Known sometimes simply as “hand” is the term used to describe the feel of cashmere. Good cashmere should feel like body temperature (warm) butter so that when you put your hand into a fleece, you can not tell where your hand ends and the cashmere begins. It should not have a cottony or silky feel to it. The warmth of cashmere should be subtle. In fact you might not realize how warm it is until you pass the sample to another person or switch hands. This ability to attract and retain heat is what makes cashmere products so warm despite their lack of bulk.
An interesting thing with cashmere is that the hand seems not as dependant on the fineness of the fleece over all as with other fibre's. This is part of the reason that cashmere shows rate handle separate to micron in their overall classification. We have some coarse micron animals from time to time that have the most amazing hand and some super fine fleeces that feel like brillo. Yet time and time again, I am told at shows by consumers that this bag must be the finest as it has the nicest feel. In most cases this is not true from my assessment when preparing the products for sale and from the annual histogram data we collect.
In the end if the consumer is looking for a wonderful handle, then it doesn't really matter that it is not the finest fleece, but if one is buying the finest fleece expecting the best handle, they may not always be happy with their purchase. Again this is where asking questions of the producer and knowing what traits are most important to you in your project will ensure you get exactly what you need from the cashmere. This is not to say that fine fleeces can not have a wonderful handle, many can, but it should not be assumed that handle = fineness. There is a whole range of what is wonderful cashmere with exceptional qualities.
Cashmere should be low in luster and as such look very dull. This dullness helps cashmere fiber attract, absorb and retain heat. Glossier fibers reflect heat back in towards the wearers body, but also reflect heat from the environment away from the body. Cashmere readily absorbs and traps warmth. Luster can be assessed at a lab, but is easily assessed visually.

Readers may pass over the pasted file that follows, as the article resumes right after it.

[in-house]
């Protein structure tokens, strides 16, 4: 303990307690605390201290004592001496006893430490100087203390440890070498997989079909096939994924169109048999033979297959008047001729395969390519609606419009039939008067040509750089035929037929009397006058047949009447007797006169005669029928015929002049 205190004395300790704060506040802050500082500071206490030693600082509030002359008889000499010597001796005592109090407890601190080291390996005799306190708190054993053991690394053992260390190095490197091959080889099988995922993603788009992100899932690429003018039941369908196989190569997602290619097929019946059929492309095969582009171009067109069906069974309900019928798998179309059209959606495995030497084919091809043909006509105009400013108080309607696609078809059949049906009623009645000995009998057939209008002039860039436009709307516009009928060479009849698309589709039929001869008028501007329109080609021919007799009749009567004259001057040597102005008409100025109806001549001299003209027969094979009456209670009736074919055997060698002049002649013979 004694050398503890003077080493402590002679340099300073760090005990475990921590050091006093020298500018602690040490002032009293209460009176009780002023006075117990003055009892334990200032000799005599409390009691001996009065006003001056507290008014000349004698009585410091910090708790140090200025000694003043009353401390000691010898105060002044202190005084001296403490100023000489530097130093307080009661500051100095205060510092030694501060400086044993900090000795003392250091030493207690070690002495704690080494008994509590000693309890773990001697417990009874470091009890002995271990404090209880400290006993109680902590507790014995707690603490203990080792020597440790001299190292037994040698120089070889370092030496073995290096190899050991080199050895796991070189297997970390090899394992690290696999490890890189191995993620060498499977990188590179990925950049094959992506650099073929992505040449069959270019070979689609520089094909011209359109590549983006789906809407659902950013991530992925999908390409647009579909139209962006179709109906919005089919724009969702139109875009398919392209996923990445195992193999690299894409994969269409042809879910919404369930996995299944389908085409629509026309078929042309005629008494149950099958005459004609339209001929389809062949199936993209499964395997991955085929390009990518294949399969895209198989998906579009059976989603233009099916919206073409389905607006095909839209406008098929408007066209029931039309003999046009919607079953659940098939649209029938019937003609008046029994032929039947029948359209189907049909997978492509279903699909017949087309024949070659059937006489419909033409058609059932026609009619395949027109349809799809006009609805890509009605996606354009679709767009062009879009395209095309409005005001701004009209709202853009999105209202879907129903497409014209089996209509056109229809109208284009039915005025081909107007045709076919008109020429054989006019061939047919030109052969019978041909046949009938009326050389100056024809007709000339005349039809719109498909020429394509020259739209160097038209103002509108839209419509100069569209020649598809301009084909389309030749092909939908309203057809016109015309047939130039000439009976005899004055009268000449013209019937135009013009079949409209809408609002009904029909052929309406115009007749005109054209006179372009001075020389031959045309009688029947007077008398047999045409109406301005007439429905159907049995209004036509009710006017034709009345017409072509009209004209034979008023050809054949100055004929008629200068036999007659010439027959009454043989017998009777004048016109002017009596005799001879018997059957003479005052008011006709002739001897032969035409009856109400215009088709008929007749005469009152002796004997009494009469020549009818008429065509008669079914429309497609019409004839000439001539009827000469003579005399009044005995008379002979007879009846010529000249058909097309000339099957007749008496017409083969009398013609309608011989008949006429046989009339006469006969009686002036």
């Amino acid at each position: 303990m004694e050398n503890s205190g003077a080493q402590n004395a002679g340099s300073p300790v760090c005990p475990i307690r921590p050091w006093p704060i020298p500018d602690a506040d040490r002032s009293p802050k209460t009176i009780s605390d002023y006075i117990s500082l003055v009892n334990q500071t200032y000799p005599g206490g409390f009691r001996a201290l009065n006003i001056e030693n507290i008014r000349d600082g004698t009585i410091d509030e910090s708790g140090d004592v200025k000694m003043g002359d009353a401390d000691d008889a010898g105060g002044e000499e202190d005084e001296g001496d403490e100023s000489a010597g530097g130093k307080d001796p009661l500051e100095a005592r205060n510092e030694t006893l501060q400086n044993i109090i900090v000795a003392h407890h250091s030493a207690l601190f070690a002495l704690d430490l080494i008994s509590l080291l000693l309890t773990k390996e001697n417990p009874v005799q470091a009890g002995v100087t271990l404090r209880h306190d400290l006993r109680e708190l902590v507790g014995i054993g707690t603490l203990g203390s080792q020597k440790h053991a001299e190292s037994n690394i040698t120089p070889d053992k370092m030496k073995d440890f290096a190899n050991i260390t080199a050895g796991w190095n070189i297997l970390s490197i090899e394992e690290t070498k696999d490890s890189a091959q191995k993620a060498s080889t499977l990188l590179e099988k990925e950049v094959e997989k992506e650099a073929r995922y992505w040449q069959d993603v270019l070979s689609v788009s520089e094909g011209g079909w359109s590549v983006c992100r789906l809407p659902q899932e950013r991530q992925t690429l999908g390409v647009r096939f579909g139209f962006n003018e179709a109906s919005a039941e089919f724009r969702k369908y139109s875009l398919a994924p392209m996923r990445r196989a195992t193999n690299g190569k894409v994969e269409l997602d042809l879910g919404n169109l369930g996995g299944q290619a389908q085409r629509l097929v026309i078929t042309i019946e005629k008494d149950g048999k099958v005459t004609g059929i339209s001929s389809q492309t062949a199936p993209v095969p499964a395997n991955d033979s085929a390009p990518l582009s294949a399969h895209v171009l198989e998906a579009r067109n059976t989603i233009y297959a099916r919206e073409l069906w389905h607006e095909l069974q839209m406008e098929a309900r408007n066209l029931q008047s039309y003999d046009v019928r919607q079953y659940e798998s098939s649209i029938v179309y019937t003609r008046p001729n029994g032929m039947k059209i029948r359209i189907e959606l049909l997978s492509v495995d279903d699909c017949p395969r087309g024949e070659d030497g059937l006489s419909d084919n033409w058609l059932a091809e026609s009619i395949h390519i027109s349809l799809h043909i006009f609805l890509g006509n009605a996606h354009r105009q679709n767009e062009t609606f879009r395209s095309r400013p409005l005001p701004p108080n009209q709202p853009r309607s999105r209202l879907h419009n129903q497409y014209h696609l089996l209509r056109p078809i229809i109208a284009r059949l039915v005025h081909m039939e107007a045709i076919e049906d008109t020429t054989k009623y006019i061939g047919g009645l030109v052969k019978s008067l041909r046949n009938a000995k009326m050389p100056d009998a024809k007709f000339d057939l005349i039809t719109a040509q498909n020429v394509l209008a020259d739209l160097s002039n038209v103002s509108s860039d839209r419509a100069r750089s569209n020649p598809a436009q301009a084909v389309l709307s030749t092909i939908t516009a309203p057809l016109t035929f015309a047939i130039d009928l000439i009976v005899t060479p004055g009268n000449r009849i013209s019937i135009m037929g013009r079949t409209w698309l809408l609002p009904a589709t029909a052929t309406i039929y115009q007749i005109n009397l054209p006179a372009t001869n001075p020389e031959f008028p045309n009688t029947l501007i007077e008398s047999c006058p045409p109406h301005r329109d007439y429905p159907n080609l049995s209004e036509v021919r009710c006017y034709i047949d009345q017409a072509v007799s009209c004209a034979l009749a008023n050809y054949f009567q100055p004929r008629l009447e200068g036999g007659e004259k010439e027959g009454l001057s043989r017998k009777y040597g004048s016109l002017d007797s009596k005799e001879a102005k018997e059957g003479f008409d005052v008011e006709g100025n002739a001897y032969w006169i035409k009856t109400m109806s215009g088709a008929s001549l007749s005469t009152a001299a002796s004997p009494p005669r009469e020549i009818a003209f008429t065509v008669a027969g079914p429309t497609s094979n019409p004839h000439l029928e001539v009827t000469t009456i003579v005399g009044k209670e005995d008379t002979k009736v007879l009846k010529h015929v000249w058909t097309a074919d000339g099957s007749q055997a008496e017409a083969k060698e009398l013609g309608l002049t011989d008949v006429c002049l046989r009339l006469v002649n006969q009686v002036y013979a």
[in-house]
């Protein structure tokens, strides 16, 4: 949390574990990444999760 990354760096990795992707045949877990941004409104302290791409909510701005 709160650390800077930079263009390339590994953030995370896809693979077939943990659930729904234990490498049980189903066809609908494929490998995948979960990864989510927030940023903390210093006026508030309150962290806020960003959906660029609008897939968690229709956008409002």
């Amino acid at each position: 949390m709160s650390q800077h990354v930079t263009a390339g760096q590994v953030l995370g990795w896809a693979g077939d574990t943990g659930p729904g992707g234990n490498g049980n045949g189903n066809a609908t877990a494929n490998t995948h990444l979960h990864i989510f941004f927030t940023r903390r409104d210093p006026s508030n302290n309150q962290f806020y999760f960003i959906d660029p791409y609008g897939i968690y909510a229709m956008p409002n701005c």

If the cashmere fibre was shorn, you will likely see a bit more luster to it than a fleece that was harvested by combing once it had released from the body naturally. This is because in shearing the fleece is harvested while still in the growing stage and as such still has the look of healthy growing fleece. However, this slight patina is very different to the full bodied luster we expect to see in mohair or typically seen in cashgora fleeces.
A good cashmere goat should produce a large volume of cashmere fiber. The average amount of cashmere is 4 ounces or roughly 100 grams. Since coarser cashmere weighs more than finer cashmere we must take both into consideration when evaluating a fleece. Ideally, we want nice fine animals with good volume, but as mentioned above, it is all cashmere and each micron has its own uses and strengths. As a breeder, I would choose to retain a coarse animal with wonderful crimp, length and handle over a fine animal with weak crimp and poor length, but I would expect that coarse animals to produce at least 2-3 ounces more fibre by weight.
The minimum length for fiber to qualify as cashmere is 1 ¼ inches. There is no upper limit. Typically cashmere fiber does not exceed 3-4 inches in length, due to the loss of style as length increases.
Some countries are moving their focus away from maintaining all of these traits in combination in favour of overall length and fineness. A similar thing has happened or is happening with other fibres as well. However, dedicated breeders across most breeds realize that all the traits in combination make for better quality more versitaile fibre products and continue to breed for the ideal fibre in their selected breed.
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Cashmere’s allure is a direct combination of all of these factors working together to create a truly amazing fiber. It’s softness, it’s fineness, its lack of luster and it’s crimp all contribute to it’s ability to attract and retain heat and yet be so lightweight. Only when these characteristics are all present, in combination with volume and length, can a fiber truly be classified as cashmere –the fiber of kings!